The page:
OK, OK, I know I only posted something yesterday, but an article that I read on http://writerquake.blogspot.com/ titled “To Talk Of Many Things” reminded me of something I wanted to tell you about.
When I was at school (back when we had to wear leopard skins, carry clubs and chisel our names into granite – or it feels that long ago anyway) me and my 2 friends started ducking out of the grounds at lunch time and going for long walks down the nearby country lanes.
Now, you have to understand that this was Strictly Against The Rules, which stated you were only allowed off school grounds if you were on a list as going home for lunch or had died during a particularly lengthy Rugby scrum, but amazingly we were never caught and were only late back twice in 3 years.
Anyway, in those days there was a big expanse of green belt land behind our school. For those of you who don’t know land in the UK is designated as certain types: Brown belt – previously industrial land, Green belt – “protected” as a green area (note the quotation marks), etc etc etc
This Green Belt land ran for miles, with only a few country lanes leading to farms and a nearby factory. Some years later the Government protection proved to be worth slightly less than a free course in Esperanto (failed project to launch a universal language) as a large connecting road was built through the heart of the green belt land, cutting it in two in order to service the factory.
Most of the country lanes we had walked down swiftly became dead ends and cheap drop centres for the fridges, sofas and burnt out cars of those too lazy and stupid to go to the dump.
But here’s the thing I wanted to tell you: within a few short years these roads had changed beyond belief. Where once there was a road just wide enough for two cars there is now little more than a muddy path; leaves have fallen and stayed, turning to compost for the next generation of plants to grow on and continue the reclamation of the world.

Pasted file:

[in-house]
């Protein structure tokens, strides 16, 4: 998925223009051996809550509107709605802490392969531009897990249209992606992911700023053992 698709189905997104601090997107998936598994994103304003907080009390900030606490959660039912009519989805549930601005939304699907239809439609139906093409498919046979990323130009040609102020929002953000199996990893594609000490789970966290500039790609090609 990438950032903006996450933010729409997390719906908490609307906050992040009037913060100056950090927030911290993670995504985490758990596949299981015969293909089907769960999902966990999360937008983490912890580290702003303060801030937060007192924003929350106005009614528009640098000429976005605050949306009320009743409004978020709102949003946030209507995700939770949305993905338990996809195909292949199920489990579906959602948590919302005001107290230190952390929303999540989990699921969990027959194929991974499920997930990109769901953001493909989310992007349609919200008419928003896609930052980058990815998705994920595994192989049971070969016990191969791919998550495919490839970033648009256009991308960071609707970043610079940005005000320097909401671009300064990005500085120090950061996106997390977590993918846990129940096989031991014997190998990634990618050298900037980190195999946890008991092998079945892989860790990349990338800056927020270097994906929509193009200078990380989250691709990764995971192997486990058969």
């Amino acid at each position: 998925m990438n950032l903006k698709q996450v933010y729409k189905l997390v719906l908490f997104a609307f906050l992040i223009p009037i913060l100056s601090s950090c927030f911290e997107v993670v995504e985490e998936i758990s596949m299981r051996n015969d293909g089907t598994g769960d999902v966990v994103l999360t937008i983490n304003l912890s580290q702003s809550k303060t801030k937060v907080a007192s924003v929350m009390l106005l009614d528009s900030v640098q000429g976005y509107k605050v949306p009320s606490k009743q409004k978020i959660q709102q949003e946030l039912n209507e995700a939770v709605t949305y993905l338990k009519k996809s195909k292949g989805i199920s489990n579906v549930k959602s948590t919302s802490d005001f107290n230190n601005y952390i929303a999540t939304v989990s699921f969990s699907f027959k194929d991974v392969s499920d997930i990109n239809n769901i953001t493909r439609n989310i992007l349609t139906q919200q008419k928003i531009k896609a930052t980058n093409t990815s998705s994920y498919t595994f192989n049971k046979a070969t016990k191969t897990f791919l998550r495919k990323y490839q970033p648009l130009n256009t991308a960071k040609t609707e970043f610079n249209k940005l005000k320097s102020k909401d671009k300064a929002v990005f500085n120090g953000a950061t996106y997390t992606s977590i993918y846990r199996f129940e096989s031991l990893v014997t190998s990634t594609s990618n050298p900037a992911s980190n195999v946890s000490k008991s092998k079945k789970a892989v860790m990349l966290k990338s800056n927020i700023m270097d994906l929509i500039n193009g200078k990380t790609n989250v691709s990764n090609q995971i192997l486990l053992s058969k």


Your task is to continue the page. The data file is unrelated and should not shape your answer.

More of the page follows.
Why do Archaeologists dig in the dirt to uncover the past? It is because Nature is always waiting.
We think that we are so important because we have invented transportation, computers, war and civilization. We think that our needs are so vital that we barely stop to consider the impact they have on the planet and barely pause to think about what kind of world the next generation will find as a result.
But Nature is patient, Nature is strong
And the plants will not miss us when we’re gone.
Quite recently I was stopped by a Manic Street Preacher. Not one of the band from Cardiff (now that would be an interesting story, especially if it were Richey James), but the type trying to sell you on Religion. This chap asked me if I thought the world would survive.
And pretty much my first thought was of that road and how nature had claimed it back within a decade.
The analogy I’ve heard the most often is that time on Earth is a clock – with the Dinosaurs hanging around from 9am until 11am.
In the General Scheme Of Things Humans have been around for about five to ten minutes on that clock. We’ve done a lot in a small period of time – not all of it good, but not all of it bad either.
So if you want my opinion Global Warming will mean changes to the variety of life on Earth, just as that variety has changed before (look what happened to the Dinosaurs). Everything changes and maybe that's not such a bad thing.
But then maybe it’s way past time that we took responsibility for our actions and our impact on the planet. Maybe its time for the human race to grow up?